Building an in-house creative agency is something that many brands aspire to do, and it makes sense why.
Instead of outsourcing services from a third party, brands can hire a team of professionals who really understand the brand’s identity, are dedicated to the brand’s mission, and give 100% of their attention to one brand instead of, let’s say, a dozen.
As an in-house creative, you thrive in different production settings — whether shooting a product ad, social media campaign, TV commercial, or client project. Ultimately, the focus is always on creating a stellar final product for a brand and its clients.
To create high-quality content on a consistent basis, you have to become a master of lighting setups. And by having a variety of techniques at your disposal, you’ll be able to try new things and still deliver the high quality clients expect from you.
Fortunately, we’ve created this guide to help you do exactly that.
Lighting setups are customizable
Unless you work exclusively in the same studio for every shoot, your lighting protocol is bound to change from day to day. Let’s break that down with a hypothetical scenario.
If you were filming a product shoot at an outdoor location, your lighting needs would be much different than if you were filming in a small windowless studio. For one, natural lighting would be your main light source, so you’d focus on shaping the ambient light instead of setting up more lights.
In this situation, you might rely more on tools like reflectors and bounce boards to reduce harsh glares and get evenly spread light. But in the windowless studio, you might rely more on lighting equipment since it's a controlled environment with no natural light coming in.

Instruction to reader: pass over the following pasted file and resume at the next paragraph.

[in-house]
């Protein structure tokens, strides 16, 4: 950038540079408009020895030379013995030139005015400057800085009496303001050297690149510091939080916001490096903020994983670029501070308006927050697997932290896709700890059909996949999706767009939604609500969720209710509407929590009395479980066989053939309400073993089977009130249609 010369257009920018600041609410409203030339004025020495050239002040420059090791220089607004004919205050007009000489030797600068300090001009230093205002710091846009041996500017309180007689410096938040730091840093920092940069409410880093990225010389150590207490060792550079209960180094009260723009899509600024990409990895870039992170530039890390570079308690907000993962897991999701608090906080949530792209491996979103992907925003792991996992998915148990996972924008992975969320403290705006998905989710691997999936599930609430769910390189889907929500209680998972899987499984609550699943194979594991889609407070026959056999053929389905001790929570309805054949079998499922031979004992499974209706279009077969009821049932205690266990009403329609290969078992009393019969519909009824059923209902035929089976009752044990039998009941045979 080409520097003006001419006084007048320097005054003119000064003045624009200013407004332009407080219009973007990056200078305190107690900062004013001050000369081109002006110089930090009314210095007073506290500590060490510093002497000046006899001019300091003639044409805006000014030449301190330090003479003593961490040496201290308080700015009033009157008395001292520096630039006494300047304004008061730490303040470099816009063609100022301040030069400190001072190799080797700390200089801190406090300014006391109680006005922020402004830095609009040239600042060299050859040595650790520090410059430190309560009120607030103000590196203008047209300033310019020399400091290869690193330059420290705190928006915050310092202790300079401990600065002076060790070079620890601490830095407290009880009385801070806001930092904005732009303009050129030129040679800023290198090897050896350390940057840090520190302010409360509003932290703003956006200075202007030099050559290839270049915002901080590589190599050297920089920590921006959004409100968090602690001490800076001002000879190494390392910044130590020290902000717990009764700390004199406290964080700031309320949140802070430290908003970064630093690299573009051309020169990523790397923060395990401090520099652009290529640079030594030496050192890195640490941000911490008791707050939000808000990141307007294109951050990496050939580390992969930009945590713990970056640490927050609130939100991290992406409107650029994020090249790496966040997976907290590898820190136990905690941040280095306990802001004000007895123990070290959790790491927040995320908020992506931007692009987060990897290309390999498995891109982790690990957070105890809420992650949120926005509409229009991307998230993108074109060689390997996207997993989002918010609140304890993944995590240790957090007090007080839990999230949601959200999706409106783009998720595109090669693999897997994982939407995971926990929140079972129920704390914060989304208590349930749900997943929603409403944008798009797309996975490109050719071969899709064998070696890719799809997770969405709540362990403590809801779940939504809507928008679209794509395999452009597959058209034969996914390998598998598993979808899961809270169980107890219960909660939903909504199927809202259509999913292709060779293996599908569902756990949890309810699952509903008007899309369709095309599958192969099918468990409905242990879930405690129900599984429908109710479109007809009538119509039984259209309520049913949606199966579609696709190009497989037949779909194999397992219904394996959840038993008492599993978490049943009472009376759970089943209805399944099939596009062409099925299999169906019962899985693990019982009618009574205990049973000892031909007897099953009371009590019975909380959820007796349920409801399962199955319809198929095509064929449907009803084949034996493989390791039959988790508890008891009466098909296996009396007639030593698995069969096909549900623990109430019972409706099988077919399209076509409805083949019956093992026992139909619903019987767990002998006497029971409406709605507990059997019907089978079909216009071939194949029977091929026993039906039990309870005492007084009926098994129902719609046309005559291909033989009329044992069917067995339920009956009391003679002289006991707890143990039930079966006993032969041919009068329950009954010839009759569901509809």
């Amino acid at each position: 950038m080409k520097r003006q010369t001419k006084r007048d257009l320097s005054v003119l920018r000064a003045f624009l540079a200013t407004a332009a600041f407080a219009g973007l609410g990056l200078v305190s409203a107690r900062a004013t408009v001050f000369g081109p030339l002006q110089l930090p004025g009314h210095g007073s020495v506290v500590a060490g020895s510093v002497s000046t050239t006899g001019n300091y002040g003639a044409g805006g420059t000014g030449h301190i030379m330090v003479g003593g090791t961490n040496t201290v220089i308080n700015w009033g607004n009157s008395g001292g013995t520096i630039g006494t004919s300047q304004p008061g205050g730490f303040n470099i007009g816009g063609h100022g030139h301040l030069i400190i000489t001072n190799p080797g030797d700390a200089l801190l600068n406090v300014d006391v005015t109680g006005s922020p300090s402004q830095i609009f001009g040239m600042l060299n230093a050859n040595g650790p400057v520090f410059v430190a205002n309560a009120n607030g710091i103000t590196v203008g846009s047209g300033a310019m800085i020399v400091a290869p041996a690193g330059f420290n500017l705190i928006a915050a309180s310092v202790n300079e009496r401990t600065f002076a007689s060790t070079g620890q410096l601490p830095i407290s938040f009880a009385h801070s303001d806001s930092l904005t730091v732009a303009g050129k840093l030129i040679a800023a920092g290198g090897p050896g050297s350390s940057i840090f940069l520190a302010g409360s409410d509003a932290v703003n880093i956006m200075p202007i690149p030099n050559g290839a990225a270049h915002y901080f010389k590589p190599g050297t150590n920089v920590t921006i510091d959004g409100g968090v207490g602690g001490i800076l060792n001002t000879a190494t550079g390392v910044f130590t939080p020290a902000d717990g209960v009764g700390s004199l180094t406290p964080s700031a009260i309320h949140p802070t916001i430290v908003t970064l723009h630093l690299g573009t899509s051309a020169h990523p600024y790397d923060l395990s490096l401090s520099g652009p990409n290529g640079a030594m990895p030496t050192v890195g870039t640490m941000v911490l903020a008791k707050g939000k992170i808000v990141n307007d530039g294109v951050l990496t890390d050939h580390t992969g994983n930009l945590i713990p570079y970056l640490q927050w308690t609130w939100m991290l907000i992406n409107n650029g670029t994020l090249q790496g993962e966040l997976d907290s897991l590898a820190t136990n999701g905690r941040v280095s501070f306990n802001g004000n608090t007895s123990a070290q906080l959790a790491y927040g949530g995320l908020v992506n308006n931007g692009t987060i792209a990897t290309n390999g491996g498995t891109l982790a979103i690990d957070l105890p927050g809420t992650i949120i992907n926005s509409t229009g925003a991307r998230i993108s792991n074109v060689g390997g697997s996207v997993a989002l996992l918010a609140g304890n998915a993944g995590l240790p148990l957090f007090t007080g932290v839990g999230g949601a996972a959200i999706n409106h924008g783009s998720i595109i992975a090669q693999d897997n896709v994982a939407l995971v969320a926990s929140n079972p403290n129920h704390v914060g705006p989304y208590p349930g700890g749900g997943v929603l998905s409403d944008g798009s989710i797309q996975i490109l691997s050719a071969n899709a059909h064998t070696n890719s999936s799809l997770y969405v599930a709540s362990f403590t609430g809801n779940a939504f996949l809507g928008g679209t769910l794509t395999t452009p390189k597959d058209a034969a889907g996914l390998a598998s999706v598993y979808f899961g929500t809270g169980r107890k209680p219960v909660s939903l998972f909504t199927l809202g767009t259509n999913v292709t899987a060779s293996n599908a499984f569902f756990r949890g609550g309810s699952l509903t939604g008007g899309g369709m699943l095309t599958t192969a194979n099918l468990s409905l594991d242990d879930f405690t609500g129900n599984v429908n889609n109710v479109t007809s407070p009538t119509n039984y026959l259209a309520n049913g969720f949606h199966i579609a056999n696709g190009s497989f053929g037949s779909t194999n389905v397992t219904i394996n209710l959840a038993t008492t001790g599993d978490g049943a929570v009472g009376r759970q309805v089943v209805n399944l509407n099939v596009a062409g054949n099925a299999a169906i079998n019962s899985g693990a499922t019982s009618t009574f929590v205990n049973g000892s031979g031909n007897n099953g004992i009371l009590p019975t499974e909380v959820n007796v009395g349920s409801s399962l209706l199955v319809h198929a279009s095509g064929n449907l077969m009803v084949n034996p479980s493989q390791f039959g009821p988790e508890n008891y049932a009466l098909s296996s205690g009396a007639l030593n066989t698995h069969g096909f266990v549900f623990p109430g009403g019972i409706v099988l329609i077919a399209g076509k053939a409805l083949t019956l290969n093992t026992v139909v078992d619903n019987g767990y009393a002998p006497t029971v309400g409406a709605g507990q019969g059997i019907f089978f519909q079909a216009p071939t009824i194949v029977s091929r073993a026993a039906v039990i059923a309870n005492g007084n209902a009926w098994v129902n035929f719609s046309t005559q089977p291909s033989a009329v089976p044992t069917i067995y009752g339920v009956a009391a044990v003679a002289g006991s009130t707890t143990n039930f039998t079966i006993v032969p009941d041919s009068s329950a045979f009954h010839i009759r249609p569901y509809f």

This is all to say that the perfect lighting setup is subjective. As long as you know the basic lighting setups, you can hand-select the ones that work best for you at any given time. It’s a choose-your-own-adventure process, in other words.
So without further ado, let’s take a closer look at how you can make the most out of different lighting techniques when shooting in studio and non-studio environments.
1. Three-point lighting
A three-point lighting setup is the Holy Grail of lighting setups, especially in studio settings. Traditionally, this setup consists of a key light, fill light, and back light (or overhead light), which you can see in the image above from YouTuber DiCasaFilm’s tutorial.
The key light is the main light source in this trio (pictured far right). By itself, this light can create harsh shadows on one side of the subject’s face. To counteract this effect, a fill light is set up (pictured far left) to reduce the shadow and add soft lighting.
A back light is placed above the subject as a way to create a more even spread of light and also add more separation between the subject and the background.
As you might’ve already experienced, this type of setup isn’t always easy to recreate in non-studio settings or large filming locations. And it’s not especially practical if you need to move around your equipment during a shoot.
The good news is that you can get inventive. For example, when shooting outdoors, the sun could be your source of high key lighting and reflectors could be used to create that fill lighting and overhead lighting effect.
Three-point lighting is one of the most effective and basic lighting techniques, but it’s not your only option. There are other ways to get great-quality lighting, even if you’re dealing with poor lighting conditions like unpleasant ambient light. Going forward in this guide, we’ll explain how.
2. Ambient lighting
Image source: Three lighting tutorials for YouTube
No matter where a shoot takes place, odds are that ambient light is already present. And that’s because ambient light is by definition any light source that you didn’t personally set up on location.
This could be overhead tungsten lights, natural light coming through a window, pre-existing lamps, candles, you name it.
Ambient lighting isn’t inherently bad, but the trouble comes when different ambient light sources have different color temperatures — which offsets the white balance of the shot. Here are some techniques you can use when working with ambient lighting:
- Turn off the tungsten lighting in the room and adjust the color temperature of your lights to the same setting.
- Block out the natural light from windows by using black duvetyne.
- Use CTB or CTO gels on your tungsten light bulbs to neutralize the mixed color temperatures.
(If you want even more tips and tricks for working with ambient light, check out this blog post.)